Ever find yourself tuning out on your yoga mat rather than tuning in?
These days, we live at such a maddening pace that our yoga can become more of a refuge from life rather than an opportunity to transform it.
We're all a little guilty of giving our practice away at times—becoming detached from ourselves on the mat, falling into our patterns, even losing touch with why we practice. So why do you yoga?
Answers from the Ancients
According to Ayurveda, health, happiness, and enduring vitality are represented by the existence of harmony or balance within and without. And everything we do has the potential to create or disrupt it.
Yoga can help tip the balance in our favour, if we practice in a way that is intentional. In other words, if we're clear about who we are and why we're choosing yoga (as opposed to a glass a red wine), if we connect with what we need, and most of all, if we own our practice.
Time for a Tune-In
So if you're ready to take your practice back, know that creating balance on and off the mat starts with a look inside. Something as easy as taking a pause before you step on your mat, to remind yourself of who you are, can be all it takes to connect to your centre and revitalize your practice.
This simple little series of inquiries will reconnect you to how and why you're showing up, and takes little more than a few moments. So ask yourself the following.
1. Who am I?
Tune into your tendencies and patterns and recognize where you're likely to hold back or push too far. Acknowledging and accepting who you are in your practice and your life will give you the space to express yourself in the healthiest way on the mat, without self-criticism or judgement.
If your primary dosha is vata you may find yourself distracted or anxious on the mat. You'll be drawn to movement and flow, and might feel compelled to do your own thing.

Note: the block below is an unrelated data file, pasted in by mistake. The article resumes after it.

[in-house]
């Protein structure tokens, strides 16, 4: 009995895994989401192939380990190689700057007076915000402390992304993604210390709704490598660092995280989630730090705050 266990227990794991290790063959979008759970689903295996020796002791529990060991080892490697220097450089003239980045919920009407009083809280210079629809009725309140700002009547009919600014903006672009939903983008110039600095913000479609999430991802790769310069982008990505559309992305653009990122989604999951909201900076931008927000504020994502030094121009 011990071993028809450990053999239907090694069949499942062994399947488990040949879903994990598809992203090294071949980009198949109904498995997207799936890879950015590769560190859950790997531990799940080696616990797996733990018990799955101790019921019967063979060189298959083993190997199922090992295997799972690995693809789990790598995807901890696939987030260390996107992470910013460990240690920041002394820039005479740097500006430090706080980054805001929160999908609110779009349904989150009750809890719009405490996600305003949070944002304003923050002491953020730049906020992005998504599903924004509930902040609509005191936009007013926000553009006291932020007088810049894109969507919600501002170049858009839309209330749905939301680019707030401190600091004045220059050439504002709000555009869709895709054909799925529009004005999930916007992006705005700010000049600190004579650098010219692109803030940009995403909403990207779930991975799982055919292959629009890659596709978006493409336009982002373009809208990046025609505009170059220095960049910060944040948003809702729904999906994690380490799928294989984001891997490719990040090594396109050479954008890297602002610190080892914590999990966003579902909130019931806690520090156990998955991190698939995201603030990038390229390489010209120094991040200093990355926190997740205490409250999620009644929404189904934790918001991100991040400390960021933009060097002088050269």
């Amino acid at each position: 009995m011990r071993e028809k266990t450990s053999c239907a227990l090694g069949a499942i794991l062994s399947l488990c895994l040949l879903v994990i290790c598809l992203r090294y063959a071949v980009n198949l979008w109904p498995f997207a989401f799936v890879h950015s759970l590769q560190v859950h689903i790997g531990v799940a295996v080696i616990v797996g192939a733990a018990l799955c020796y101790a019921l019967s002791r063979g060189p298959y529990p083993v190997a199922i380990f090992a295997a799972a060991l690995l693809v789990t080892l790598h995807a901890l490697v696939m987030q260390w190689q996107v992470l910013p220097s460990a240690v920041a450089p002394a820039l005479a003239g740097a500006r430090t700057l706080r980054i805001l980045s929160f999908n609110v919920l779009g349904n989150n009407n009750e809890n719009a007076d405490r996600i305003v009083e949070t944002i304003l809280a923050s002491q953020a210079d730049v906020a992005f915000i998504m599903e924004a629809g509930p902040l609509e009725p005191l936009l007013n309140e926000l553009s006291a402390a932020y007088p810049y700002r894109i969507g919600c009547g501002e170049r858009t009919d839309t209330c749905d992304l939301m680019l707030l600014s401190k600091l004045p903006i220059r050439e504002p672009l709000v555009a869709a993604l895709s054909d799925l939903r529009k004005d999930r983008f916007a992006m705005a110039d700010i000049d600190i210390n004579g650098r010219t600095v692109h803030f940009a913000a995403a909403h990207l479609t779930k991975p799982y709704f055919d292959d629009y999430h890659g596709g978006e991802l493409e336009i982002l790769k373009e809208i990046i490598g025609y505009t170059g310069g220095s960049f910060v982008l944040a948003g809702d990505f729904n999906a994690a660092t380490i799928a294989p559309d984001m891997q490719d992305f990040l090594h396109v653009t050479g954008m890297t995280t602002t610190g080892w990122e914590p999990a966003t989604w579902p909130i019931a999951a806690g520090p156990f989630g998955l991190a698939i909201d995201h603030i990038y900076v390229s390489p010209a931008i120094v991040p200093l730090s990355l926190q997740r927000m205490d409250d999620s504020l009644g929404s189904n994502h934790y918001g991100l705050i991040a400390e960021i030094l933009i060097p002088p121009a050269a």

Your flexibility and adaptability might make some aspects of the practice seem effortless, but they'll be balanced out by your need to build strength.
If pitta is your primary dosha you'll crave intensity in your yoga (at any cost) and will often find yourself competing with your classmates (and yourself).
You'll be the one desperately seeking your edge—so that you can push beyond it. You may find it challenging to settle your mind and body. And if the practice is any less than a workout, you'll likely dismiss it.
If your dominant dosha is kapha, you'll tend to hang out in your comfort zone, take it easy, move less, and chill more. You might even find yourself giving up when things start to get a little heated.
You'll have the flexibility and strength to handle any level of practice, but may just prefer to throw yourself entirely into the full expression of savasana.
2. What needs balancing?
Another way to ask this question is, “What feels off?” Tuning into how you feel creates an awareness that will inform everything you do on the mat and off. Understanding who you are might help you know what to look for.
Vatas may feel anxious, scattered, or weak, with digestive upset or stiff muscles.
Pittas may show up as tense, tight, and irritated, with skin issues, inflammation, or heartburn.
Kaphas are more likely to feel depressed, tired, and emotional, or to struggle with weight issues or congestion.
Imbalances can be subtle and lasting. They can show up in a variety of ways that are unique to each of us, but the key to balancing them is noticing them.
3. How can I dedicate my practice to creating balance?
Arriving on your mat (and asking these questions) is half the battle won. Creating balance on the mat compels us to step out of our patterns and connect with what our body-mind is telling us it needs.
Vatas will need to slow down, warm up, build strength, and get grounded.
Pittas may need to loosen their grip, soften everything, and focus on calming and cooling out.
Kaphas need to energize, move, sweat, and express themselves.
Living Off and On the Mat
“There is nowhere that is not your yoga mat.” – Judith Hanson Lasater
I often tell my students to take what they practice on their mats and live it out in the world. The beauty of these three simple questions is that they can be applied to every situation you find yourself in, from the grocery store to the board room.
The Ayurvedic view is that we are born with a natural intelligence that will lead us to balance—if we only listen. Asking and living in these questions is our opportunity to tune up our yoga and tune into life!